What Is Anxiety Eating & Emotional Overeating?

Contributor: Jennifer Pells, PhD is a licensed clinical psychologist and employee of Structure House, a residentially-based weight management treatment program in Durham, North Carolina.

girl-491623_640Think back to a situation when you felt really anxious – worried, tense, fearful, dreading, etc. Can you recall the feeling of that anxiety in your body, maybe in your stomach or your chest, and the gnawing worried thoughts that you couldn’t stop? Anxiety can be a painful, paralyzing emotion.

Most of us are pretty motivated to avoid feeling it, and we will find ways to avoid anxiety if we can, or somehow reduce the intensity or distract ourselves away from the feeling.

Using Eating to Cope with Anxiety

Enter overeating. Often without realizing it, individuals can fall into a habit of eating when they feel worried, anxious, nervous, or stressed.

On a purely rational level, this may not make sense – what does eating have to do with reducing anxiety? But humans are complex, and there are a number of ways that eating may serve an anxiety-reducing function. First, let’s highlight a few things we know about the overlap between anxiety and overeating.

Binge Eating and Anxiety

Anxiety symptoms and disorders frequently co-occur with overeating, and studies have shown that those with Binge Eating Disorder have a greater likelihood of experiencing significant symptoms of anxiety compared with the general population (1).

Binge Eating Disorder is marked by regular episodes of eating an objectively large amount of food in a relatively short amount of time with a feeling of loss of control during the eating episode, with accompanying distress and impairment in one’s life (i.e., health, social functioning, work performance).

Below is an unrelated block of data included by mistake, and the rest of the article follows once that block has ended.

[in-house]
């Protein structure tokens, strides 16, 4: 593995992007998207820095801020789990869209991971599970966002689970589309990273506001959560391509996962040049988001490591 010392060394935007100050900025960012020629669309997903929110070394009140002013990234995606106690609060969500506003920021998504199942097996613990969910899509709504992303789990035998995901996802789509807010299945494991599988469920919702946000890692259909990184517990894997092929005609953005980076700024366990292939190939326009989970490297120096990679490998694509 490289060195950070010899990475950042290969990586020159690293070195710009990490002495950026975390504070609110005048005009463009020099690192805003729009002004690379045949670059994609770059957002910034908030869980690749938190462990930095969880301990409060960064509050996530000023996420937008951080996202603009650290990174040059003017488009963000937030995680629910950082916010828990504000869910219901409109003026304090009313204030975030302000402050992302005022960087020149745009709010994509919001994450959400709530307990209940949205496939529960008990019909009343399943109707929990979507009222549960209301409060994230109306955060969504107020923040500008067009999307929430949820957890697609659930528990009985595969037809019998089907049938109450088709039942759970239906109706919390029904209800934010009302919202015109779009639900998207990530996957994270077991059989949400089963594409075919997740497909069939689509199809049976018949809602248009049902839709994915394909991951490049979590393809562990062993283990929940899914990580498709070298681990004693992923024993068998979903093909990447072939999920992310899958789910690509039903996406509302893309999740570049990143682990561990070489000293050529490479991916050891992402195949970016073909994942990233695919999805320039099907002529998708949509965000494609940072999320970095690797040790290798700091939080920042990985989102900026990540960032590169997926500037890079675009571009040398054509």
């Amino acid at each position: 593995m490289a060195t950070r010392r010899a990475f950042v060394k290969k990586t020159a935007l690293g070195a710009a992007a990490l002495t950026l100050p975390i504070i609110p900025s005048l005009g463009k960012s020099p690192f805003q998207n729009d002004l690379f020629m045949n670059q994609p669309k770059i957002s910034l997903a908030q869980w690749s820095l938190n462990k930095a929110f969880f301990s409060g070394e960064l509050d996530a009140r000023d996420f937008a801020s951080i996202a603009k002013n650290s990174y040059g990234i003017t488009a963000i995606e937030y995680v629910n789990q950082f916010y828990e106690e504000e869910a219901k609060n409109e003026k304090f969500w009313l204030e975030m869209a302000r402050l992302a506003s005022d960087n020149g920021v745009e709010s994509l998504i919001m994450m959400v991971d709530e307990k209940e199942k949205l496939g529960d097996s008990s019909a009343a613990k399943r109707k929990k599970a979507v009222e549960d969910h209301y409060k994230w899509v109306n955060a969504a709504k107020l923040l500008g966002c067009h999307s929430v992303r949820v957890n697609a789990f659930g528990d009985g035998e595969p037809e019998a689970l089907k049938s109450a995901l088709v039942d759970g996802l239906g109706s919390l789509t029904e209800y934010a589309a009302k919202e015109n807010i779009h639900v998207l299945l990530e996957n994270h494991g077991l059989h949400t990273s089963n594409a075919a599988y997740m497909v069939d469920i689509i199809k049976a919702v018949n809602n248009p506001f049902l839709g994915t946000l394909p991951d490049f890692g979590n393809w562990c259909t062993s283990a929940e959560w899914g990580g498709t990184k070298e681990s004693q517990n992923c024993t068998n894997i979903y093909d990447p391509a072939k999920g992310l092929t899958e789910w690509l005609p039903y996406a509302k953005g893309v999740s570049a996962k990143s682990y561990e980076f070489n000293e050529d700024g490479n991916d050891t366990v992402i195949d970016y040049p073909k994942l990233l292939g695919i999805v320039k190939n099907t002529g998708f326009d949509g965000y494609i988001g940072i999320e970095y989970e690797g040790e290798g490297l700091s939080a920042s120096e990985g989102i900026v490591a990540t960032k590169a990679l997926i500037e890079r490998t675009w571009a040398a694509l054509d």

Comfort Eating Is Common Among the Entire Population

hand-556763_640In one study, anxiety was the most frequently cited among a list of emotions that trigger binge eating, followed by sadness, tiredness, anger, and happiness (2). Keep in mind, however, that it is not only those with Binge Eating Disorder who use food to cope with anxiety.

Many individuals who do not engage in binge eating still engage in ‘emotional overeating’ – eating more than their body needs for nutrition in response to emotional triggers, including anxiety.

Prevailing Theories on This Connection

In the following paragraphs, brief descriptions are provided for some of the prevailing theories of the association between negative emotions, including anxiety, and overeating. Each theory is supported by a number of well-conducted, published studies.

Escape from Self-Awareness (3)

Because chronic dieters (those frequently attempting to engage in dietary restraint in order to lose weight) are sometimes more prone to episodes of overeating or binge eating, researchers have sought to understand the mechanisms linking dieting and overeating.